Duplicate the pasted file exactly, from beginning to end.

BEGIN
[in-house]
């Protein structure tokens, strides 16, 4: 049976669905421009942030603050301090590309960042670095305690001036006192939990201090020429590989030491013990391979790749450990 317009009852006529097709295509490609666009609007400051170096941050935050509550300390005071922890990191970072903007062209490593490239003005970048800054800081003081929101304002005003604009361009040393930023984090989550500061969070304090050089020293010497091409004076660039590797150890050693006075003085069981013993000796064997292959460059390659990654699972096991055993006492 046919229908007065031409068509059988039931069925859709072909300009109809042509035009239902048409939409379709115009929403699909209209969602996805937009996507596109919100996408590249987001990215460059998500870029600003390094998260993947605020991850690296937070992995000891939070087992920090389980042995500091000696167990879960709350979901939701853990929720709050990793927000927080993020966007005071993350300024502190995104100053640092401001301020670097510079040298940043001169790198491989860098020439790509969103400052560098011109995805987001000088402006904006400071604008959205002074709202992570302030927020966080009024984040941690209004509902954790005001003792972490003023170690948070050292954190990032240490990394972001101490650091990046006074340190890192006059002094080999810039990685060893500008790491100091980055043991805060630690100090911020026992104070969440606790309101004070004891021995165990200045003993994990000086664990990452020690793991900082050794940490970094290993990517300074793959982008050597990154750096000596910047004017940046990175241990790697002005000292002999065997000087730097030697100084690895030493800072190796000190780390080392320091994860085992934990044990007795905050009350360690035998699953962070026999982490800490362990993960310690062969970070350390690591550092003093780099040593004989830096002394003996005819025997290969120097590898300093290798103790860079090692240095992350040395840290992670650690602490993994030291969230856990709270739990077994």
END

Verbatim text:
[in-house]
């Protein structure tokens, strides 16, 4: 049976669905421009942030603050301090590309960042670095305690001036006192939990201090020429590989030491013990391979790749450990 317009009852006529097709295509490609666009609007400051170096941050935050509550300390005071922890990191970072903007062209490593490239003005970048800054800081003081929101304002005003604009361009040393930023984090989550500061969070304090050089020293010497091409004076660039590797150890050693006075003085069981013993000796064997292959460059390659990654699972096991055993006492 046919229908007065031409068509059988039931069925859709072909300009109809042509035009239902048409939409379709115009929403699909209209969602996805937009996507596109919100996408590249987001990215460059998500870029600003390094998260993947605020991850690296937070992995000891939070087992920090389980042995500091000696167990879960709350979901939701853990929720709050990793927000927080993020966007005071993350300024502190995104100053640092401001301020670097510079040298940043001169790198491989860098020439790509969103400052560098011109995805987001000088402006904006400071604008959205002074709202992570302030927020966080009024984040941690209004509902954790005001003792972490003023170690948070050292954190990032240490990394972001101490650091990046006074340190890192006059002094080999810039990685060893500008790491100091980055043991805060630690100090911020026992104070969440606790309101004070004891021995165990200045003993994990000086664990990452020690793991900082050794940490970094290993990517300074793959982008050597990154750096000596910047004017940046990175241990790697002005000292002999065997000087730097030697100084690895030493800072190796000190780390080392320091994860085992934990044990007795905050009350360690035998699953962070026999982490800490362990993960310690062969970070350390690591550092003093780099040593004989830096002394003996005819025997290969120097590898300093290798103790860079090692240095992350040395840290992670650690602490993994030291969230856990709270739990077994």